A House Is Not a Home

Home: A Short History of an Idea

by Witold Rybczynski
Viking, 256 pp., $16.95


by Tracy Kidder
Avon, 341 pp., $4.50 (paper)

Designs for Interiors: Catalog to the Exhibition

by Stephen Calloway
Victoria and Albert Museum, London, 40 pp., £2.50

“Let Nellie Melba sing that home-sweet anthem over our great land again—we are safe from the depredations of art,” writes William Gass on the front page of The New York Times Book Review,1 dissenting from the implications of Witold Rybczynski’s amusing book Home. Rybczynski has two aims, first to trace the history of our ideas of comfort (and the corollary notions of domesticity, coziness, intimacy) from their beginnings in hovels and chill medieval halls where people were indifferent to them, or knew no better, and lived in the presence of dozens of other people, slept many to a bed, and staved off drafts with portable hangings. Rybczynski has discovered many absorbing facts about our domestic evolution, and shows what a lot of human thought has gone into the modern chair, or attitudes about fresh air, or a room of our own.

His second aim is to rebuke modern architecture—modernism, which we might have thought was a dead horse anyway—for having ignored these highly evolved human desires for coziness and comfort, now that we have them, by tyrannically putting people in white boxes and saying, to add insult to injury, that they ought to like white boxes for political and moral reasons to do with progressive thought and art. William Gass takes the modernist view, and it is Gass who articulates the issues more clearly, for Rybczynski is better at anecdote than theory or documentation.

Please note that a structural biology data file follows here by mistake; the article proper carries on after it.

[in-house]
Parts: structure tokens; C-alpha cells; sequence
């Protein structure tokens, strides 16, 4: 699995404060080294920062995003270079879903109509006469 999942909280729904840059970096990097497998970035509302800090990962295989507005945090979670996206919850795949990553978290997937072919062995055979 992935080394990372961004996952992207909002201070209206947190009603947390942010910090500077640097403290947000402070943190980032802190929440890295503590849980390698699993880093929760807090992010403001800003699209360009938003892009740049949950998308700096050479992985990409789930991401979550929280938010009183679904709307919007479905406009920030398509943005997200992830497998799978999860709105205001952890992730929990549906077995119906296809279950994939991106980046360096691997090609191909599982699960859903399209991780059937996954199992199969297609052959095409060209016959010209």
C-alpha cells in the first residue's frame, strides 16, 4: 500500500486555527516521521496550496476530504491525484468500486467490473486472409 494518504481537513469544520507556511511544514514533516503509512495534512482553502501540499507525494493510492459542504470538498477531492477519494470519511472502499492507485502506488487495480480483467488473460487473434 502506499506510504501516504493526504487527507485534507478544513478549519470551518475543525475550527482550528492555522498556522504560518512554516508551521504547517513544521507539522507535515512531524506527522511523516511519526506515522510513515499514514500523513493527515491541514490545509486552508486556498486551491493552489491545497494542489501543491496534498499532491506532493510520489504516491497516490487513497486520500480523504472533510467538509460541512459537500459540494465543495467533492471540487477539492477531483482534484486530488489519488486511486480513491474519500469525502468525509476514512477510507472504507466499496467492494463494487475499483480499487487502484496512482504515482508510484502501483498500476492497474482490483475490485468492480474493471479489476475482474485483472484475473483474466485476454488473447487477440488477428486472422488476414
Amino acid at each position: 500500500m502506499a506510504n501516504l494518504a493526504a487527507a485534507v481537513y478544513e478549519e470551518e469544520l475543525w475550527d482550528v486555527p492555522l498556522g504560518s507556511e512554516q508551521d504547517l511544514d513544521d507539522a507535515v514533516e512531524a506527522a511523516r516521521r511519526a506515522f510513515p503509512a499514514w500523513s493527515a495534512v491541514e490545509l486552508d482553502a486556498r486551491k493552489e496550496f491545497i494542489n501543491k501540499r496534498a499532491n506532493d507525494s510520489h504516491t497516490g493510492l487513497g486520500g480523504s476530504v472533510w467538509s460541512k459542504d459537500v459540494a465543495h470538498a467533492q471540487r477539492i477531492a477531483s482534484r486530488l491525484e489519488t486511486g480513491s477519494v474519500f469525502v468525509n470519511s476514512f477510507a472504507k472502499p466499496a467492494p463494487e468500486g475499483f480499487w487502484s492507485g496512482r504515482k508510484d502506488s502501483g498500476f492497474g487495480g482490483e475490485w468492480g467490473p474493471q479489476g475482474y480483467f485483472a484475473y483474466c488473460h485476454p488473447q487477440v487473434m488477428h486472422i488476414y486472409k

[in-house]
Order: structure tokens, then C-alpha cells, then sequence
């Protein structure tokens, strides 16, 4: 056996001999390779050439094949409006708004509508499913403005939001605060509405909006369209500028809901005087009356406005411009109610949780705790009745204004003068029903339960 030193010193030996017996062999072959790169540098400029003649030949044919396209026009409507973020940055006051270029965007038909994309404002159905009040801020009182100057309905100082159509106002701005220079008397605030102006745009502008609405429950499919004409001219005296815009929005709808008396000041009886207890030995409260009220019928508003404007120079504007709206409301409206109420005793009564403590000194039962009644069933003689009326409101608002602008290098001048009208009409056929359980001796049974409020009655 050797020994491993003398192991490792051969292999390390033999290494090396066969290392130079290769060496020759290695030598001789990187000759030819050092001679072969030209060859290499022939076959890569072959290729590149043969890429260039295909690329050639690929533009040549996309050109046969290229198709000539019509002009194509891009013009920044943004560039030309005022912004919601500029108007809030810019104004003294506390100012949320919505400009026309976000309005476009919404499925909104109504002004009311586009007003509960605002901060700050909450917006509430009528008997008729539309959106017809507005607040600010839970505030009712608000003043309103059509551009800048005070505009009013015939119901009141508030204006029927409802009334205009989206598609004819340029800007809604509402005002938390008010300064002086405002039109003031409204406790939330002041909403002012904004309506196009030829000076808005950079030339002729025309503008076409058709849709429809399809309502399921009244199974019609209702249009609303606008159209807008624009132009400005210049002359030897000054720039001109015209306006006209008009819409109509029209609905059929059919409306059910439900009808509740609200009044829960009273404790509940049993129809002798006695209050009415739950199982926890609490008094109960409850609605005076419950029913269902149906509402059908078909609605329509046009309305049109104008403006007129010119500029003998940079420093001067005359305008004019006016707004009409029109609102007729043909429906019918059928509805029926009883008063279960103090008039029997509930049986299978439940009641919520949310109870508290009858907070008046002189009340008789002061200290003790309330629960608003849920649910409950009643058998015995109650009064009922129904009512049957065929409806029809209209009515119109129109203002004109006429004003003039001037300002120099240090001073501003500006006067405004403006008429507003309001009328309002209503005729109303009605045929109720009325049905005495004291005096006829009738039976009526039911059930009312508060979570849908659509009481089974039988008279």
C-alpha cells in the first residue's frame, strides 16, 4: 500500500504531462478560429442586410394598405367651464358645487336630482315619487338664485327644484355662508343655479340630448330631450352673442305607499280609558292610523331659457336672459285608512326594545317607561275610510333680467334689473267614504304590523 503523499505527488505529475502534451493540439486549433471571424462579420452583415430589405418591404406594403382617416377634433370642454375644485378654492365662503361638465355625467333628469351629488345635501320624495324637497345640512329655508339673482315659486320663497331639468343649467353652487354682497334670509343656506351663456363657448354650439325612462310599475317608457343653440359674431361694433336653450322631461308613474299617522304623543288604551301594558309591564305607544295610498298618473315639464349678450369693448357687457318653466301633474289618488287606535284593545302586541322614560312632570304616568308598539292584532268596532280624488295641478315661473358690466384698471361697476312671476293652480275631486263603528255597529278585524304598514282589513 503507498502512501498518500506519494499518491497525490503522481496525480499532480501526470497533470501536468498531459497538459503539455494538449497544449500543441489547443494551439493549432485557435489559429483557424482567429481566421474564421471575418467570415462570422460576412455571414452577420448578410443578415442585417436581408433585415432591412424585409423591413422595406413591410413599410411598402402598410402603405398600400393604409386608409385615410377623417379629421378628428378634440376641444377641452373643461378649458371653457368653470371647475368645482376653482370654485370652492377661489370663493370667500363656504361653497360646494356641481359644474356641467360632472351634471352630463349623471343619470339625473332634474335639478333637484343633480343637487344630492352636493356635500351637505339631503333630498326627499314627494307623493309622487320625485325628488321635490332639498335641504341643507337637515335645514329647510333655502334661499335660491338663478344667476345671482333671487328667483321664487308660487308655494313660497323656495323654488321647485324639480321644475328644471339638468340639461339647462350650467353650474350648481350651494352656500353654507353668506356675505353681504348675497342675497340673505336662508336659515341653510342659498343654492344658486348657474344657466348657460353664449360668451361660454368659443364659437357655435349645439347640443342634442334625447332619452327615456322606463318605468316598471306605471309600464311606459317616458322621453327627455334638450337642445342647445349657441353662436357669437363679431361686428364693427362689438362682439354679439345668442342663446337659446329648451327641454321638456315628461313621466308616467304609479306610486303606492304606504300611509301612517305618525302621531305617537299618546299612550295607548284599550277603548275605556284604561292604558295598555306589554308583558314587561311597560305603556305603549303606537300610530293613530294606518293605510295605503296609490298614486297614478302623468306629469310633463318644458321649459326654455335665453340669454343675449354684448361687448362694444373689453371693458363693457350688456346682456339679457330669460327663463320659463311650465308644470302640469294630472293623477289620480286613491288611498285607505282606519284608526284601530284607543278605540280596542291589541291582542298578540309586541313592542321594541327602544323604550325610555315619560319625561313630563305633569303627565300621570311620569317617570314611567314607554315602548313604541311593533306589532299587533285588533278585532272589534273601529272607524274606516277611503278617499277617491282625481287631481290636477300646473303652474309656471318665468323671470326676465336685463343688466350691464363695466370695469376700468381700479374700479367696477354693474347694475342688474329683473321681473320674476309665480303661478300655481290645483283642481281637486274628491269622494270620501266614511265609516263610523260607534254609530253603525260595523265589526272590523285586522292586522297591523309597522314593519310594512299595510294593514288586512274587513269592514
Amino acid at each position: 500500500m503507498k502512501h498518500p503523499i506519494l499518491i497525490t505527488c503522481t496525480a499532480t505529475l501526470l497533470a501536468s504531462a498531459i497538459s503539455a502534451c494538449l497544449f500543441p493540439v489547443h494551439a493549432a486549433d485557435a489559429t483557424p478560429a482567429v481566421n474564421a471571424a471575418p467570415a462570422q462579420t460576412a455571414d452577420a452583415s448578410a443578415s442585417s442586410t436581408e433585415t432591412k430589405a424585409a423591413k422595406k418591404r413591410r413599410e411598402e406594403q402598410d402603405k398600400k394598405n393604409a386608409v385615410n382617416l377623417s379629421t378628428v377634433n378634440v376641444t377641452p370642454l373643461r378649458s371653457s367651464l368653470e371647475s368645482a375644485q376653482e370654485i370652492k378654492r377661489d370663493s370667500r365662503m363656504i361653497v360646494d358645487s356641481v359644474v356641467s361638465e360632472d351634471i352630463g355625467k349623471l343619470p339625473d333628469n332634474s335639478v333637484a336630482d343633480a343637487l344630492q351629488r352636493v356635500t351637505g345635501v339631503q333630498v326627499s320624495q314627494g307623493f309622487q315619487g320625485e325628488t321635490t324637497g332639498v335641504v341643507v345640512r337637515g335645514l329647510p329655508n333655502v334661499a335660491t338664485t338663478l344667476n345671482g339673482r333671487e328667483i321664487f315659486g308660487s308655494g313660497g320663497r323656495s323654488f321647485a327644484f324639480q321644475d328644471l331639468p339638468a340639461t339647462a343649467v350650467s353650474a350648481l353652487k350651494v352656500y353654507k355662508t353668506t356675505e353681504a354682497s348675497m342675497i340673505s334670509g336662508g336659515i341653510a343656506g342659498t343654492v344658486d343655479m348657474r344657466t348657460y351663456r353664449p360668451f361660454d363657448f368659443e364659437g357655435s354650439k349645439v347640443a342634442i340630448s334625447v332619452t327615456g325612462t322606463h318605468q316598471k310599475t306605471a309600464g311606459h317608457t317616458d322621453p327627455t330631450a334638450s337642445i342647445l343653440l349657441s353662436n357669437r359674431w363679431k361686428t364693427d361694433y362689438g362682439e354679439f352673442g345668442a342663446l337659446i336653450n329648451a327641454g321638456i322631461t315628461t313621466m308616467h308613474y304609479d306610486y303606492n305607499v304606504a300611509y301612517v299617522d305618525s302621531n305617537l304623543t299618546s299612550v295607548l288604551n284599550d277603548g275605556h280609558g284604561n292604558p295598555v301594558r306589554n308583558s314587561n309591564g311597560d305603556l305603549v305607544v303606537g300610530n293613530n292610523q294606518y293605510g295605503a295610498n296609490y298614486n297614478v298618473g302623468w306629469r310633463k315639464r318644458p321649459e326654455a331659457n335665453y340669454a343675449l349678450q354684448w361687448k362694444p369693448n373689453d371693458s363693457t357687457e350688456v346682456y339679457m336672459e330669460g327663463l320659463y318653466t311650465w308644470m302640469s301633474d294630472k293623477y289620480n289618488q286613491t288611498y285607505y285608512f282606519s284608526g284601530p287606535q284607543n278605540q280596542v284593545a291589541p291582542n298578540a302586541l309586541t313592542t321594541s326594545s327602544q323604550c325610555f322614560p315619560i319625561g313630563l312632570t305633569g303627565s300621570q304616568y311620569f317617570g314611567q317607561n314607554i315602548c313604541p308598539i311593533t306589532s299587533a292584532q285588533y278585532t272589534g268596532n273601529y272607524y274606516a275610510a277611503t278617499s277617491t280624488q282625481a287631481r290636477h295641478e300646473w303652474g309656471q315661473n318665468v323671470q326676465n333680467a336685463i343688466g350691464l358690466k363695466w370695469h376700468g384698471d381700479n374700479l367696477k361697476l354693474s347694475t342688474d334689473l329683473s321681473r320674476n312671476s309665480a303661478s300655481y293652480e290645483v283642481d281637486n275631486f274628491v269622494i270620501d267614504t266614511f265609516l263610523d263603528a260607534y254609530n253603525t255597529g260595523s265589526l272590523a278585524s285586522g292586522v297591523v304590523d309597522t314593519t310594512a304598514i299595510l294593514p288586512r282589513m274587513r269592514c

Most of us will probably come down on the side of Rybczynski and coziness, but there is more to be said than he says, and he is given to wildness (“Jane Austen single-handedly invented, and brought to perfection, what could be called the domestic genre of novel-writing,” “the first original English contribution to European culture—the Romantic Movement,” “privacy…the Dutch interior, the Rococo salon, the servantless household—all were the result of women’s invention”) and contradiction, saying, for instance, both that “women understand comfort better than men,” and also that women were behind the desire for efficiency, which became functionalism, the enemy of comfort in the sense that emerges from his pages.

Never mind. It seems captious and complaining to find fault with such an unpretentious and well-meant book. But its effect is to inspire the wish that it were better, or that the author had had time or inclination to dig deeper into the interesting matters he raises. So caught up are we as we read, so full of reservations, additions, and questions, that it is evident that we have wandered into one of those large and untried subjects, something primordial and insistent, and are left with the sense that there is much that has resisted deft analysis, contradicts his conclusions, and has eluded his musings. Actually, you find yourself wishing Home had been written by Roland Barthes.

The wide, favorable attention by Mr. Gass and Christopher Lehmann-Haupt in The New York Times and by John Lukacs in The New Yorker, and much else, confirms the interest we all feel in matters of home and dećor—the…

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